An Insight Into The Portuguese Festival Industry

Ricardo Bramão is the founder of APORFEST – the Portuguese Music Festivals Association and also the Director of Talkfest, the only forum about the future of music festivals in Portugal.
Ricardo is a part of the organisational team for the Iberian Festival Awards, whose inaugural edition will launch in 2016. The Awards aim to celebrate the successes of the booming Spanish and Portuguese festival industries. In this article, Ricardo examines the increasing role Portugal is playing in the international festival sector.

The festival industry is in evident growth. In 2014, Portugal added more than 160 events (a number for certain with defect; once only the ones with music at its core were counted) in a population just short of 11 million. According to a survey led by Talkfest – the Forum about the Future of Music Festivals in Portugal – there was an increase of 27% compared with the previous year.

Many Portuguese festivals owe their success not only to their often-affordable prices, but the allure of local restaurants, tours, nightlife, accommodation and climate. This has resulted in more festivalgoers coming from abroad.

As we’re attracting more fans from different countries, there are also many Portuguese festivalgoers going abroad thanks to facilitated access, looking for new experiences that our market can’t provide. This is leading promoters to be more careful on planning and optimising, attempting to create experiences that mix music with other activities, and in the process distinguishing their festival from others.

Today there are not only stages and concession stands, there’s the need to give something else to the audience. There’s a vital need to not only attract but to retain audiences, to create loyalty so that the festivalgoers come back in the following year and share their experiences with their network of social contacts.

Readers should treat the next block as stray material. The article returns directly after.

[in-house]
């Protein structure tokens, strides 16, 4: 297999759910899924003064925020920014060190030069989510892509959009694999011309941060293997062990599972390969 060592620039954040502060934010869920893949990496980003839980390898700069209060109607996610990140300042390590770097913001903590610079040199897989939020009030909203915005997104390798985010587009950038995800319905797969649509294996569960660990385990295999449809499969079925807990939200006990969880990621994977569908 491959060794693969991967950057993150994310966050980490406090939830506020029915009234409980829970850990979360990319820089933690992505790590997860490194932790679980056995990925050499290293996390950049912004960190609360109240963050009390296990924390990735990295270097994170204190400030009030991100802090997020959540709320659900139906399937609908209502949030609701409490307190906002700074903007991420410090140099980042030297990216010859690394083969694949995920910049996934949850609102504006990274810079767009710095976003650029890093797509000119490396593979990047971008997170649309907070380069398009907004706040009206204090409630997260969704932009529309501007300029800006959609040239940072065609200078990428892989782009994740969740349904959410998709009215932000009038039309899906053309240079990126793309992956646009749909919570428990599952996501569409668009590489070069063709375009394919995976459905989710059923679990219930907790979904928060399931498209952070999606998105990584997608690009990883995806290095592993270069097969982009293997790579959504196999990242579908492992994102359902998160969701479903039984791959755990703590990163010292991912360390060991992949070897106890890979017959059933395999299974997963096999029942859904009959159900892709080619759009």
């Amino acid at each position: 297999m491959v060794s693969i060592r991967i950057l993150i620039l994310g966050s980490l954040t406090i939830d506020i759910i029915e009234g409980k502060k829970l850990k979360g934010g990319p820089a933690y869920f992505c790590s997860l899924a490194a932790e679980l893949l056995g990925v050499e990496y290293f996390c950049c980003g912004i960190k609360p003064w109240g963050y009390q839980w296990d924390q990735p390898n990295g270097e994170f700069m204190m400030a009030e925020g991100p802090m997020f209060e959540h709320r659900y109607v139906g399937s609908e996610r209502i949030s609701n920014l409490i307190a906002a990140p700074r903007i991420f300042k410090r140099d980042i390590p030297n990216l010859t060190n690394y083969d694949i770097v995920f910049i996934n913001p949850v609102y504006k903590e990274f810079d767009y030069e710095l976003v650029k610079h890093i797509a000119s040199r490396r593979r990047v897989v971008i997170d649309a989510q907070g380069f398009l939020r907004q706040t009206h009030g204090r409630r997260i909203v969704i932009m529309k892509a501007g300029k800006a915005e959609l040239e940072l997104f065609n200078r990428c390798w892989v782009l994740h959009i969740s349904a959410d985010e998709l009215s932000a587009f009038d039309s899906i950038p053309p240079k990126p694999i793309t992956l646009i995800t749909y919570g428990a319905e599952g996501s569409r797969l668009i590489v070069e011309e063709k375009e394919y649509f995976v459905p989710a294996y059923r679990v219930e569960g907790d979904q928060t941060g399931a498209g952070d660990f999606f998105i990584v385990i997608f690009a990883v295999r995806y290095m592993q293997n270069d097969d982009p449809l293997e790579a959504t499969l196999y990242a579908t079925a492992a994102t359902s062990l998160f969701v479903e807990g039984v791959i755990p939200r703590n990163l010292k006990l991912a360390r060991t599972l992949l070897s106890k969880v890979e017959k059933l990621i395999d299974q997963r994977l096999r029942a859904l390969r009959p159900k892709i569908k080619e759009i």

The major festivals in Portugal include: NOS Alive, Rock in Rio, Meo Sudoeste, Super Bock Super Rock, Edp CoolJazz, Vodafone Paredes de Coura, Vodafone Mexefest, Sumol Summer Fest, and Meo Marés Vivas. Each of these exists and subsists thanks to sponsorship from major national brands (from the areas of telecommunication, energy and beverages) that allow festivals to practice affordable prices with line-ups at the same level of international festivals.

To be able to have large festivals with huge artists we know that sponsors will be present, but at this point the industry as a whole has made improvements to the way they are implemented and activated. Brands are no longer imposing themselves as before; they’re giving useful solutions to the public visiting the festivals they sponsor. They know the benefits of being associated with major festivals – they’re having ‘free’ and ‘hidden’ publicity in the media. It’s a chance to strengthen and improve their image alongside their clients and the general public. The average duration of a festival is from to two to four days but communication actually happens across the whole year via media partners and especially social media.

Every year we predict a decrease of the number of music festivals in Portugal, as if we’re talking about a natural selection in which only the best festivals will survive, but the number keeps growing.

Perhaps this is happening because the festival experience is irreplaceable, providing a respite from an increasingly technological, isolating society. It’s not possible to go to the cinema or visit an exhibition in a museum without being quiet, but festivals are more about being loud, experiencing new things and socialising.